Carole Easton to step down as chief executive of the Young Women's Trust

She has been in the role for more than six years and led the charity through one of two rebrands in the same decade

Carole Easton
Carole Easton

Carole Easton is to leave the Young Women’s Trust at the end of May after more than six years as chief executive.

Easton led the trust, which is more than 150 years old, through its second major rebrand this decade.

Founded as the YWCA England & Wales in 1855, it became Platform 51 in 2010 and adopted its current name in 2013, during Easton's first year at the charity.

Easton, who joined the trust from the disfigurement charity Changing Faces, said in a statement that she was leaving the charity in great shape.

"Despite the undoubted progress we have made, there is so much more for the trust to do and sadly its work is needed more than ever," she added.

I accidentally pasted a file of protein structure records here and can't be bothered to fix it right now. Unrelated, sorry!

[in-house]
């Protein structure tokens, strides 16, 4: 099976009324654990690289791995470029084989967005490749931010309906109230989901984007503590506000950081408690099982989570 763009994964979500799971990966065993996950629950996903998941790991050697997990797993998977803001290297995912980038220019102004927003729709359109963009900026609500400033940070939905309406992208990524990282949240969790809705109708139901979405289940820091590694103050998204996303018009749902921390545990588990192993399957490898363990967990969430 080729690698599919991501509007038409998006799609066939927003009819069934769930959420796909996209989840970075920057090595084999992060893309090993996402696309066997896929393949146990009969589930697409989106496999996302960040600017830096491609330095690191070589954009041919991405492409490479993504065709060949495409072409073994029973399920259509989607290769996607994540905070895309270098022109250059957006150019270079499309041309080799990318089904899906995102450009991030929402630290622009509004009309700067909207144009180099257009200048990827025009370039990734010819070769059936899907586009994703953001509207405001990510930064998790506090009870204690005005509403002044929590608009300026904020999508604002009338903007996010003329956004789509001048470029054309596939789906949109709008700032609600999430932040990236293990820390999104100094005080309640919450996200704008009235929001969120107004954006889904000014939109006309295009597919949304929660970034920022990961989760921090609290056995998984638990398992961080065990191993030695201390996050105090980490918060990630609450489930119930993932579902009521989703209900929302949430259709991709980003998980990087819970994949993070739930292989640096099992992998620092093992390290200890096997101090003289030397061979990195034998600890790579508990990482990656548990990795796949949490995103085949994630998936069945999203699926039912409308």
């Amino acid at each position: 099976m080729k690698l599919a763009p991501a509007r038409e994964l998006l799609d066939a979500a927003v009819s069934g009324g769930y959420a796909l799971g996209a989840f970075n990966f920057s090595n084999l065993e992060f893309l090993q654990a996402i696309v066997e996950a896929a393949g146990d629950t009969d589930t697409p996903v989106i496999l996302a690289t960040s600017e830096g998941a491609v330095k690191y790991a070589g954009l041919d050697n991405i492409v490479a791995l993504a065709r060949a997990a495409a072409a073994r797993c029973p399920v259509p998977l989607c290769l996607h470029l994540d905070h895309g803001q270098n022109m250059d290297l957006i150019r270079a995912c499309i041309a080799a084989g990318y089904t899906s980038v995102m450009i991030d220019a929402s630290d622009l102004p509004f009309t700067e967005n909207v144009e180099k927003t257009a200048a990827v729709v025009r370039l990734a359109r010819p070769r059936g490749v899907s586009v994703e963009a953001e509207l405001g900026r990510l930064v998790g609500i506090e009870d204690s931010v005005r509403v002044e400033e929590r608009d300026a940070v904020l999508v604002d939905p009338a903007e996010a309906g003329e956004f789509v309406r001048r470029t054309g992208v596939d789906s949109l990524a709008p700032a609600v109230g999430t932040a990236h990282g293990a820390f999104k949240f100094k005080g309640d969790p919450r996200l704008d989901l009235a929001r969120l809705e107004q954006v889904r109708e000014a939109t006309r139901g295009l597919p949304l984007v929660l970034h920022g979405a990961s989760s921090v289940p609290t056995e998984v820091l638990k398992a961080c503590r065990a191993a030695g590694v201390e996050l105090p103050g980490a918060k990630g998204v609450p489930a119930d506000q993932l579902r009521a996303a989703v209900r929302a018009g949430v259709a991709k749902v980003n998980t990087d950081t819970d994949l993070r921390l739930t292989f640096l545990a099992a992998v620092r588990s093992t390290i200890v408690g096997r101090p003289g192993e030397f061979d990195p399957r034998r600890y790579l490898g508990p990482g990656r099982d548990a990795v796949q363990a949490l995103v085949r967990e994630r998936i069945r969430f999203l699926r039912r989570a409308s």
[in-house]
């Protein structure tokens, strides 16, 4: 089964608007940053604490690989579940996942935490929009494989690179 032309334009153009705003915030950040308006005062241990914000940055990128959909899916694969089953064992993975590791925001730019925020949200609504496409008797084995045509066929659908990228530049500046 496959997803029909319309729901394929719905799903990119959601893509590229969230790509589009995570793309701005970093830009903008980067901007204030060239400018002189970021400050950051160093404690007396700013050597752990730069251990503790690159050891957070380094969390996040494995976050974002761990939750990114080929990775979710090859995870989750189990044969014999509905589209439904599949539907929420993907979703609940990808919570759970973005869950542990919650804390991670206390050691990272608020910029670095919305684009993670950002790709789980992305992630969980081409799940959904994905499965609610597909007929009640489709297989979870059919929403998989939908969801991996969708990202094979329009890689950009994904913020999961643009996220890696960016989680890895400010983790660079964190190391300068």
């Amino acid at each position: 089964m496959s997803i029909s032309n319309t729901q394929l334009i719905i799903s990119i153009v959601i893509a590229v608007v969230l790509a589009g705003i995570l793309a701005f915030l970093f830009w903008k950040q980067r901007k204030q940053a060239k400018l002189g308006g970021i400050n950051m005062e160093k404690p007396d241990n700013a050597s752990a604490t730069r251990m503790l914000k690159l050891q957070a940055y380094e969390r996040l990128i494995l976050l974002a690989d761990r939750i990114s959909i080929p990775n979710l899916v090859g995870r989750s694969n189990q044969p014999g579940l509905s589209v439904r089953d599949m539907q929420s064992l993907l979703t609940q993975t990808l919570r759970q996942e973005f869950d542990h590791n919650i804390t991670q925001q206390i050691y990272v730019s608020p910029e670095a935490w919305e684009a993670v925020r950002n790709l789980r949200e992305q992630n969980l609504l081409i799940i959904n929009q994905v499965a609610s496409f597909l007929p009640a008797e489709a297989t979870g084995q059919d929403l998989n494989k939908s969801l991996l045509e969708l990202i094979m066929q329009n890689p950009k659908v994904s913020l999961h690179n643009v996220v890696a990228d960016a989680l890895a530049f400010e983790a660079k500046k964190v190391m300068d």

The charity transferred 64 staff to Changing Lives at the end of 2013 after concluding that its structure was unsustainable.

A spokesman for the trust, which supports young women, said Easton planned to look at consultancy and interim roles.

"It was very much her decision to leave," the spokesman said. "She felt it was time for a new challenge."

The trust began advertising yesterday for a new chief executive.

The spokesman said it hoped to conduct interviews in April and the senior management team would "cover any gaps" if a successor was not ready to start by the time of Easton's departure.

Jo-ann Robertson, chair of the trust, said Easton's "dedication and unwavering commitment" had enabled the charity to go from strength to strength.

The trust's annual report for the year to the end of March 2018 said it generated income of £1.1m and spent £3.2m.

The report attributed the scale of the deficit to the decision to withdraw from a multi-employer, defined-benefit pension scheme with the Pensions Trust, a workplace pensions provider, which it said had a "major impact on the financial results".

It said the full costs of withdrawal were £3.5m, of which £1.5m was included in the 2017/18 accounts.

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